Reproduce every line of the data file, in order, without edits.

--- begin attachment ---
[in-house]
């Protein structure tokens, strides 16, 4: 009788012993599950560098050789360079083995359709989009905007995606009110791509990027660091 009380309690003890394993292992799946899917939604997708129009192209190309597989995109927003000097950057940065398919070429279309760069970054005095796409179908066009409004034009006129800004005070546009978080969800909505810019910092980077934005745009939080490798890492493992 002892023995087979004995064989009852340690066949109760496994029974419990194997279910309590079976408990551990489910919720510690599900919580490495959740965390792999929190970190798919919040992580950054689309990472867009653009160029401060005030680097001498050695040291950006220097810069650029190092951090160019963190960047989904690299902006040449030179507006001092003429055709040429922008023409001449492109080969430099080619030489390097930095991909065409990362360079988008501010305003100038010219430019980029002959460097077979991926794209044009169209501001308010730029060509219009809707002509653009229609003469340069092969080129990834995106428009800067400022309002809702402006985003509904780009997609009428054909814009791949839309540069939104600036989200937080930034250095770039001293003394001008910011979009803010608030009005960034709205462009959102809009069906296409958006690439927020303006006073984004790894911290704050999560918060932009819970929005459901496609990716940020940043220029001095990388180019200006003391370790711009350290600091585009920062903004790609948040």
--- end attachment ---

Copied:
[in-house]
């Protein structure tokens, strides 16, 4: 009788012993599950560098050789360079083995359709989009905007995606009110791509990027660091 009380309690003890394993292992799946899917939604997708129009192209190309597989995109927003000097950057940065398919070429279309760069970054005095796409179908066009409004034009006129800004005070546009978080969800909505810019910092980077934005745009939080490798890492493992 002892023995087979004995064989009852340690066949109760496994029974419990194997279910309590079976408990551990489910919720510690599900919580490495959740965390792999929190970190798919919040992580950054689309990472867009653009160029401060005030680097001498050695040291950006220097810069650029190092951090160019963190960047989904690299902006040449030179507006001092003429055709040429922008023409001449492109080969430099080619030489390097930095991909065409990362360079988008501010305003100038010219430019980029002959460097077979991926794209044009169209501001308010730029060509219009809707002509653009229609003469340069092969080129990834995106428009800067400022309002809702402006985003509904780009997609009428054909814009791949839309540069939104600036989200937080930034250095770039001293003394001008910011979009803010608030009005960034709205462009959102809009069906296409958006690439927020303006006073984004790894911290704050999560918060932009819970929005459901496609990716940020940043220029001095990388180019200006003391370790711009350290600091585009920062903004790609948040």